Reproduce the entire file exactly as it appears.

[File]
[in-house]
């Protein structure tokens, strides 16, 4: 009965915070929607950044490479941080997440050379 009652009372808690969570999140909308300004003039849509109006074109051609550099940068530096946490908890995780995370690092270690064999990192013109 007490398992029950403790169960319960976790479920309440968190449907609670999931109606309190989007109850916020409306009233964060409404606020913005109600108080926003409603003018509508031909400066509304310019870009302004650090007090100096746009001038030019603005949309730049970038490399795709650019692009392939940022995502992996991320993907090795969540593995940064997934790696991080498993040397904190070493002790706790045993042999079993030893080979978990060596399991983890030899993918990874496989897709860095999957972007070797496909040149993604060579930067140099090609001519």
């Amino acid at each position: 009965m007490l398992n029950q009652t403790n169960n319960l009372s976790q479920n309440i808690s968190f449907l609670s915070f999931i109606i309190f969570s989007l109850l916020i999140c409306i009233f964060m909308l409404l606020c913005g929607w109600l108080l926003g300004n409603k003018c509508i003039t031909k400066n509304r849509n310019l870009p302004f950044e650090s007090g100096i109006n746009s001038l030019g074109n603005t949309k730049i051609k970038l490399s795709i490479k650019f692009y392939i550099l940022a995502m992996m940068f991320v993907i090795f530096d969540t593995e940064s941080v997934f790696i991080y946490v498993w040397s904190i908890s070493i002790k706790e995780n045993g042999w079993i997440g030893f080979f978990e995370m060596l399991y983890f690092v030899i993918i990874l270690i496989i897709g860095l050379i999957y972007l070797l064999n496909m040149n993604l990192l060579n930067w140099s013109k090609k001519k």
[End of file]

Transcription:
[in-house]
């Protein structure tokens, strides 16, 4: 009965915070929607950044490479941080997440050379 009652009372808690969570999140909308300004003039849509109006074109051609550099940068530096946490908890995780995370690092270690064999990192013109 007490398992029950403790169960319960976790479920309440968190449907609670999931109606309190989007109850916020409306009233964060409404606020913005109600108080926003409603003018509508031909400066509304310019870009302004650090007090100096746009001038030019603005949309730049970038490399795709650019692009392939940022995502992996991320993907090795969540593995940064997934790696991080498993040397904190070493002790706790045993042999079993030893080979978990060596399991983890030899993918990874496989897709860095999957972007070797496909040149993604060579930067140099090609001519």
């Amino acid at each position: 009965m007490l398992n029950q009652t403790n169960n319960l009372s976790q479920n309440i808690s968190f449907l609670s915070f999931i109606i309190f969570s989007l109850l916020i999140c409306i009233f964060m909308l409404l606020c913005g929607w109600l108080l926003g300004n409603k003018c509508i003039t031909k400066n509304r849509n310019l870009p302004f950044e650090s007090g100096i109006n746009s001038l030019g074109n603005t949309k730049i051609k970038l490399s795709i490479k650019f692009y392939i550099l940022a995502m992996m940068f991320v993907i090795f530096d969540t593995e940064s941080v997934f790696i991080y946490v498993w040397s904190i908890s070493i002790k706790e995780n045993g042999w079993i997440g030893f080979f978990e995370m060596l399991y983890f690092v030899i993918i990874l270690i496989i897709g860095l050379i999957y972007l070797l064999n496909m040149n993604l990192l060579n930067w140099s013109k090609k001519k």